In 2010 the UGRH presented plans to lower the water level by 15 meters to decrease the risk of flooding. At the same time, the national government rescinded responsibility for glacier lakes from the UGRH and transferred it to the regional authorities. Since the regional authorities did not come up with the funds to implement the measures proposed by the UGRH, six drainpipes were installed in 2011 which reduced the water level by three meters by July 2013.[6]

Worldwide responsibility


In March 2015, a citizen of Huaraz who is affected by the risk of flooding, Saúl Luciano Lliuya, shifted global interest to the situation at Lake Palcacocha when he sent a letter to the German utility company RWE in which he held them partially accountable for the situation.[7][8] Luciano Lliuya states that RWE has contributed half a percentage to global climate change through its operations; accordingly, RWE should contribute half a percentage of the costs to reduce the risk of flooding. On April 30, 2015, the company responded by saying that Saúl Luciano Lliuya's claim had no legal basis and denied any responsibility for the situation.[9] The case was dismissed at the District Court Essen, at which point the plaintiff appealed the decision to the Higher Regional Court of Hamm. In 2018, the case entered into an evidentiary stage at the Higher Regional Court of Hamm. The decision establishes a historic legal precedence, finding that private entities which have contributed to anthropogenic climate change can be held responsible, in part, for damages linked to climate change.[10] During this stage, court-appointed experts were tasked with evaluating the flood risk of Lake Palcacocha and preparing a report regarding the impact that anthropogenic warming has had on the increase in lake levels.[11]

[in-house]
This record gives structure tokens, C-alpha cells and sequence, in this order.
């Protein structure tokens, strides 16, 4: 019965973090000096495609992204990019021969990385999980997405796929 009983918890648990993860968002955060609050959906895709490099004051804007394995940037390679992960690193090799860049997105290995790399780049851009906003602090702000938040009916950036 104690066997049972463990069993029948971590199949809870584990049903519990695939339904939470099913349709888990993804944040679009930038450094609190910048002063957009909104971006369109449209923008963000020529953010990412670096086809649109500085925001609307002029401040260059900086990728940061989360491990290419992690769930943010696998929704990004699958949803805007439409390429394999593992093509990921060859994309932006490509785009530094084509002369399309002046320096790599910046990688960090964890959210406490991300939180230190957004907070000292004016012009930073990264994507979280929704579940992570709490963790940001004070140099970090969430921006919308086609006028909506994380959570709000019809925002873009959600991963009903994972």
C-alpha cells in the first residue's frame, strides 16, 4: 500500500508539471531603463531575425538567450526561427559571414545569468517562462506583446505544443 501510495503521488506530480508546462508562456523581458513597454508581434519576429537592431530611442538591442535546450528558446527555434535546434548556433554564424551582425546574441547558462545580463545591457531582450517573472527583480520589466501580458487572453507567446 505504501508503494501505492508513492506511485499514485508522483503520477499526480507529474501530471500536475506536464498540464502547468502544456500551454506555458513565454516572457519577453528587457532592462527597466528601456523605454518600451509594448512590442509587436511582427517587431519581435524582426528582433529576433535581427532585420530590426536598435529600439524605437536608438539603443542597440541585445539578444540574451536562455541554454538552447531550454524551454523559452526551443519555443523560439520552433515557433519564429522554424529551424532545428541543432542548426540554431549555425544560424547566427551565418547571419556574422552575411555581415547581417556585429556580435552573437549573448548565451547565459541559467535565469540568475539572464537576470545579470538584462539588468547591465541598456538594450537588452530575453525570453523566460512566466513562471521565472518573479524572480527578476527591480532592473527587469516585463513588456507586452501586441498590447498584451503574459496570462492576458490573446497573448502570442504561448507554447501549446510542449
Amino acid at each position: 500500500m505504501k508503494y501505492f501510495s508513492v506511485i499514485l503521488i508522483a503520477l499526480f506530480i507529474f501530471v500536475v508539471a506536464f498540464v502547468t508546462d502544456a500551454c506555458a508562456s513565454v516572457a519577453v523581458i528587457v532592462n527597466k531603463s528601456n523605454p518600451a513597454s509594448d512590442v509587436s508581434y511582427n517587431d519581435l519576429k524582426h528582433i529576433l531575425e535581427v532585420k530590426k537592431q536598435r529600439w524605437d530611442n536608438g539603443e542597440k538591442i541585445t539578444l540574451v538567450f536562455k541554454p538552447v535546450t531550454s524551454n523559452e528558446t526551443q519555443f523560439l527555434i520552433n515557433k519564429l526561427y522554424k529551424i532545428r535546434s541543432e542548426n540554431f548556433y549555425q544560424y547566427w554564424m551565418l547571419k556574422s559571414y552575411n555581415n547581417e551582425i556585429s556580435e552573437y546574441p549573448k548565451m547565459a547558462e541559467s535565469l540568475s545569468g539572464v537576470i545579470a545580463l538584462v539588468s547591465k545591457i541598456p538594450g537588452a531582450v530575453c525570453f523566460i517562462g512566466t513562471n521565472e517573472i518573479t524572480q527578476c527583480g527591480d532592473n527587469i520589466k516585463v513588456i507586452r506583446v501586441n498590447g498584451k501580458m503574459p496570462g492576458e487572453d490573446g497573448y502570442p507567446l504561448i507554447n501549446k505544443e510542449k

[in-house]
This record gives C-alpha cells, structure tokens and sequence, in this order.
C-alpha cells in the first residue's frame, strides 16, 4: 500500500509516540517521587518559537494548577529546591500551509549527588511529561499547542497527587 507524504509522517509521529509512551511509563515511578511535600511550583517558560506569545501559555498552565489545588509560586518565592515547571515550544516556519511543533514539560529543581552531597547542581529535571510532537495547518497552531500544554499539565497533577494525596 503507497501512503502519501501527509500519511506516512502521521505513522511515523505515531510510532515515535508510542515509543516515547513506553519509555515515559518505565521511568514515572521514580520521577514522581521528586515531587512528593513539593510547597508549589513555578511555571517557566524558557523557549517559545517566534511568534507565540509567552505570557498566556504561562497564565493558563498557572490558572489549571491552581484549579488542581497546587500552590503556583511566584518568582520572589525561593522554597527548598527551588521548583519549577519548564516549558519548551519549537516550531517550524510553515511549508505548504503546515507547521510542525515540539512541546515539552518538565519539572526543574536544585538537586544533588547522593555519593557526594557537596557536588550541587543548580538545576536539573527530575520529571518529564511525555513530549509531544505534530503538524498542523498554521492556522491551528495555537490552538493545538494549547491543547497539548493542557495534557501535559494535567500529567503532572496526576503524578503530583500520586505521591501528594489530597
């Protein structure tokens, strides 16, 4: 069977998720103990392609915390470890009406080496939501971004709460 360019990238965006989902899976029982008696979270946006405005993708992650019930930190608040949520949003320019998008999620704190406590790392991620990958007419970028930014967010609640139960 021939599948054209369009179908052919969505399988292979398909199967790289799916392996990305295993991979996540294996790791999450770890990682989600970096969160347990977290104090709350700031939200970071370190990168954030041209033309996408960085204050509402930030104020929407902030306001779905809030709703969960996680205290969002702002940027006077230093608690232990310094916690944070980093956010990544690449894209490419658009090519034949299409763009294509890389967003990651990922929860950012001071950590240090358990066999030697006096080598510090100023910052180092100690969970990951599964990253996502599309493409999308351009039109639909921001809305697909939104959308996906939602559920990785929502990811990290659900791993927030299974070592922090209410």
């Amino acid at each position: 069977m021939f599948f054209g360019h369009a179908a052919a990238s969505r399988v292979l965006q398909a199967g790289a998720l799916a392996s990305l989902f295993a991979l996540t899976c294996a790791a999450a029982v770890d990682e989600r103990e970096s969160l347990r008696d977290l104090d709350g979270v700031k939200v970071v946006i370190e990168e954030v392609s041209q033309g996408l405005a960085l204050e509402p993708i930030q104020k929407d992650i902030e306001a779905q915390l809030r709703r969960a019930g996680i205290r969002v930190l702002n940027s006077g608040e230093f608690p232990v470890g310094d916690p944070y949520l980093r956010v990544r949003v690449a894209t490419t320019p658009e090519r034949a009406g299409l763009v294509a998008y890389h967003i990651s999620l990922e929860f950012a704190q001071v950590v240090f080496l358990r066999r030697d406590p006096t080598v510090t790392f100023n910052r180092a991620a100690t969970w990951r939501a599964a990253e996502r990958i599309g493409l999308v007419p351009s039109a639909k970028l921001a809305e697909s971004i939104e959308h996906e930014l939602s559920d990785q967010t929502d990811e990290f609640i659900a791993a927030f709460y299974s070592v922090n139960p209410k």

1. ^ Teofilo Laime Ajacopa, Diccionario Bilingüe Iskay simipi yuyayk'ancha, La Paz, 2007 (Quechua-Spanish dictionary): pallqa, P'ALLQA - adj. Bifurcado, ahorquillado. pallqa. - s. Bifurcación. Punto donde se separan dos o más vías o caminos. qucha, qhucha, quchacha. - s. Laguna. Lago pequeño. qucha, qhucha. - s. Lago. Gran masa de agua en una depresión.
  2. ^ Diccionario Quechua - Español - Quechua, Academía Mayor de la Lengua Quechua, Gobierno Regional Cusco, Cusco 2005: p'alqa - s. Bifurcación, desvío, final en V. de una rama de árbol. EJEM: p'alqa k'aspi, rama de árbol que termina en V. SINÓN: tanka. Pe.Aya: pallja. Pe.Jun: palja. Ec: pallka.
  3. ^ Adam Emmer (2017). "Glacier Retreat and Glacial Lake Outburst Floods (GLOFs)". Oxford Research Encyclopedia of Natural Hazard Science. doi:10.1093/acrefore/9780199389407.013.275. ISBN 9780199389407. {{cite book}}: |periodical= ignored (help)
  4. ^ Marcelo A. Somos-Valenzuela (March 2014), Inundation Modeling of a Potential Glacial Lake Outburst Flood in Huaraz, Peru, CRWR Online Reports, p. 8, hdl:2152/27738
  5. ^ Animations and images for the current flood risk based on scientific studies from the University of Texas at Austin
  6. ^ a b United States Agency for International Development (USAID): The Glacial Lake Handbook. Reducing Risk from Dangerous Glacial Lakes in the Cordillera Blanca, Peru
  7. ^ Peruvian farmer demands climate compensation from German company In: The Guardian, 16. März 2015
  8. ^ Peruano reclama a empresa alemana por desglaciación en Huaraz In: La Republica, 16. März 2015
  9. ^ Aktuelle Entwicklung im Fall Huaraz: Reaktion von RWE GERMANWATCH 30 April 2015
  10. ^ Historic breakthrough with global impact in "climate lawsuit" GERMANWATCH 30 November, 2017
  11. ^ No agreement on experts - now court will select them GERMANWATCH 09 July, 2018